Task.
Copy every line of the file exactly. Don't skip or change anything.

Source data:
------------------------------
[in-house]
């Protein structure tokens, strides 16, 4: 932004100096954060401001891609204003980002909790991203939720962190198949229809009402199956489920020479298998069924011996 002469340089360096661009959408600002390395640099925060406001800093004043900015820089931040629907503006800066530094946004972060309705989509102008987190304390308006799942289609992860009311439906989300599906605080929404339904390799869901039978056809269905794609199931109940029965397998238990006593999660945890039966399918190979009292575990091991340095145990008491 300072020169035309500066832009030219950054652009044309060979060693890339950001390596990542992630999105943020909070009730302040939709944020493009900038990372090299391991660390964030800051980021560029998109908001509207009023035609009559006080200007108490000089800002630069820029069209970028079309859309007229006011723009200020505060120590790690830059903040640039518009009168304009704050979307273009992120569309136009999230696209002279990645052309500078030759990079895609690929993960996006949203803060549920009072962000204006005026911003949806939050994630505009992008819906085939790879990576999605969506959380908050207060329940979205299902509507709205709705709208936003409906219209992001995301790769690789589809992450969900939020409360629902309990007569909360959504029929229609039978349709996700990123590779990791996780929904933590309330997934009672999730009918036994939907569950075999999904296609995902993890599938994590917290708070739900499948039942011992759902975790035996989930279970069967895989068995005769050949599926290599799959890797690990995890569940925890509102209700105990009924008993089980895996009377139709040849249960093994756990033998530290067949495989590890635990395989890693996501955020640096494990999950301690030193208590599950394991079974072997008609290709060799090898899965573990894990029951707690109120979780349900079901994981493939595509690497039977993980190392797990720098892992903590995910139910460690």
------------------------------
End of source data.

[in-house]
């Protein structure tokens, strides 16, 4: 932004100096954060401001891609204003980002909790991203939720962190198949229809009402199956489920020479298998069924011996 002469340089360096661009959408600002390395640099925060406001800093004043900015820089931040629907503006800066530094946004972060309705989509102008987190304390308006799942289609992860009311439906989300599906605080929404339904390799869901039978056809269905794609199931109940029965397998238990006593999660945890039966399918190979009292575990091991340095145990008491 300072020169035309500066832009030219950054652009044309060979060693890339950001390596990542992630999105943020909070009730302040939709944020493009900038990372090299391991660390964030800051980021560029998109908001509207009023035609009559006080200007108490000089800002630069820029069209970028079309859309007229006011723009200020505060120590790690830059903040640039518009009168304009704050979307273009992120569309136009999230696209002279990645052309500078030759990079895609690929993960996006949203803060549920009072962000204006005026911003949806939050994630505009992008819906085939790879990576999605969506959380908050207060329940979205299902509507709205709705709208936003409906219209992001995301790769690789589809992450969900939020409360629902309990007569909360959504029929229609039978349709996700990123590779990791996780929904933590309330997934009672999730009918036994939907569950075999999904296609995902993890599938994590917290708070739900499948039942011992759902975790035996989930279970069967895989068995005769050949599926290599799959890797690990995890569940925890509102209700105990009924008993089980895996009377139709040849249960093994756990033998530290067949495989590890635990395989890693996501955020640096494990999950301690030193208590599950394991079974072997008609290709060799090898899965573990894990029951707690109120979780349900079901994981493939595509690497039977993980190392797990720098892992903590995910139910460690």